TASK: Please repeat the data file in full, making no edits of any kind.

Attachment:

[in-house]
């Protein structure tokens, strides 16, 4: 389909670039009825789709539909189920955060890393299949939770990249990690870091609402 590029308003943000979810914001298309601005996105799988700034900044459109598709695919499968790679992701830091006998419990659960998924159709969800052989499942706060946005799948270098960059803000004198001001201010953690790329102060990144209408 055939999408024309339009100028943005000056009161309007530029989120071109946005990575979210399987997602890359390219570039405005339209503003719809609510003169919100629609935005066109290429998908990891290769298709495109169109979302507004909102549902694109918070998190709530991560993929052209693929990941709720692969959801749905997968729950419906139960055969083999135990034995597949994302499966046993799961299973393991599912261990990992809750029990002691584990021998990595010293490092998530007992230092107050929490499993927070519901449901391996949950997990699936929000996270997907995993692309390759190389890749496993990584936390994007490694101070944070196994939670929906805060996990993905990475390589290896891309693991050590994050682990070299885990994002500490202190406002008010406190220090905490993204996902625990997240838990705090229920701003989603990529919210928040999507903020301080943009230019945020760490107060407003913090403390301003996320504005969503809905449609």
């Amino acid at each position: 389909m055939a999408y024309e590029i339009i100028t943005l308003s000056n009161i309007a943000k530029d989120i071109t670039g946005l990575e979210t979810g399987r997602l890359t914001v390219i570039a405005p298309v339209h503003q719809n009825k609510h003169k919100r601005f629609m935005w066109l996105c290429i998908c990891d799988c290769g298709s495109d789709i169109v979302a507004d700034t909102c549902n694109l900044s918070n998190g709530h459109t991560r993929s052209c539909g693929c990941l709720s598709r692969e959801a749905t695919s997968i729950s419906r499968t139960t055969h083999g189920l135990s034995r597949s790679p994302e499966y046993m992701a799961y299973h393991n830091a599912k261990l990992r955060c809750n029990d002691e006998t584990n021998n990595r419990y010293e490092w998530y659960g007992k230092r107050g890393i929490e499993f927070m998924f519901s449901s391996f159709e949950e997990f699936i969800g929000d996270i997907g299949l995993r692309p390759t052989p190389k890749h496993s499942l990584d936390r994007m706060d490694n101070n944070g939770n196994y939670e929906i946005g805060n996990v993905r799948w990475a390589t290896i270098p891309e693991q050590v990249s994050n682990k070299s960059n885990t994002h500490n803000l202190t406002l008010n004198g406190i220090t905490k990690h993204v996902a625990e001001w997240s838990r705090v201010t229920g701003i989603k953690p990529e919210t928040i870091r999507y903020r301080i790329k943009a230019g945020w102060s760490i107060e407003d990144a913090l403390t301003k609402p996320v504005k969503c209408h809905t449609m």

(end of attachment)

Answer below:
[in-house]
């Protein structure tokens, strides 16, 4: 389909670039009825789709539909189920955060890393299949939770990249990690870091609402 590029308003943000979810914001298309601005996105799988700034900044459109598709695919499968790679992701830091006998419990659960998924159709969800052989499942706060946005799948270098960059803000004198001001201010953690790329102060990144209408 055939999408024309339009100028943005000056009161309007530029989120071109946005990575979210399987997602890359390219570039405005339209503003719809609510003169919100629609935005066109290429998908990891290769298709495109169109979302507004909102549902694109918070998190709530991560993929052209693929990941709720692969959801749905997968729950419906139960055969083999135990034995597949994302499966046993799961299973393991599912261990990992809750029990002691584990021998990595010293490092998530007992230092107050929490499993927070519901449901391996949950997990699936929000996270997907995993692309390759190389890749496993990584936390994007490694101070944070196994939670929906805060996990993905990475390589290896891309693991050590994050682990070299885990994002500490202190406002008010406190220090905490993204996902625990997240838990705090229920701003989603990529919210928040999507903020301080943009230019945020760490107060407003913090403390301003996320504005969503809905449609």
């Amino acid at each position: 389909m055939a999408y024309e590029i339009i100028t943005l308003s000056n009161i309007a943000k530029d989120i071109t670039g946005l990575e979210t979810g399987r997602l890359t914001v390219i570039a405005p298309v339209h503003q719809n009825k609510h003169k919100r601005f629609m935005w066109l996105c290429i998908c990891d799988c290769g298709s495109d789709i169109v979302a507004d700034t909102c549902n694109l900044s918070n998190g709530h459109t991560r993929s052209c539909g693929c990941l709720s598709r692969e959801a749905t695919s997968i729950s419906r499968t139960t055969h083999g189920l135990s034995r597949s790679p994302e499966y046993m992701a799961y299973h393991n830091a599912k261990l990992r955060c809750n029990d002691e006998t584990n021998n990595r419990y010293e490092w998530y659960g007992k230092r107050g890393i929490e499993f927070m998924f519901s449901s391996f159709e949950e997990f699936i969800g929000d996270i997907g299949l995993r692309p390759t052989p190389k890749h496993s499942l990584d936390r994007m706060d490694n101070n944070g939770n196994y939670e929906i946005g805060n996990v993905r799948w990475a390589t290896i270098p891309e693991q050590v990249s994050n682990k070299s960059n885990t994002h500490n803000l202190t406002l008010n004198g406190i220090t905490k990690h993204v996902a625990e001001w997240s838990r705090v201010t229920g701003i989603k953690p990529e919210t928040i870091r999507y903020r301080i790329k943009a230019g945020w102060s760490i107060e407003d990144a913090l403390t301003k609402p996320v504005k969503c209408h809905t449609m």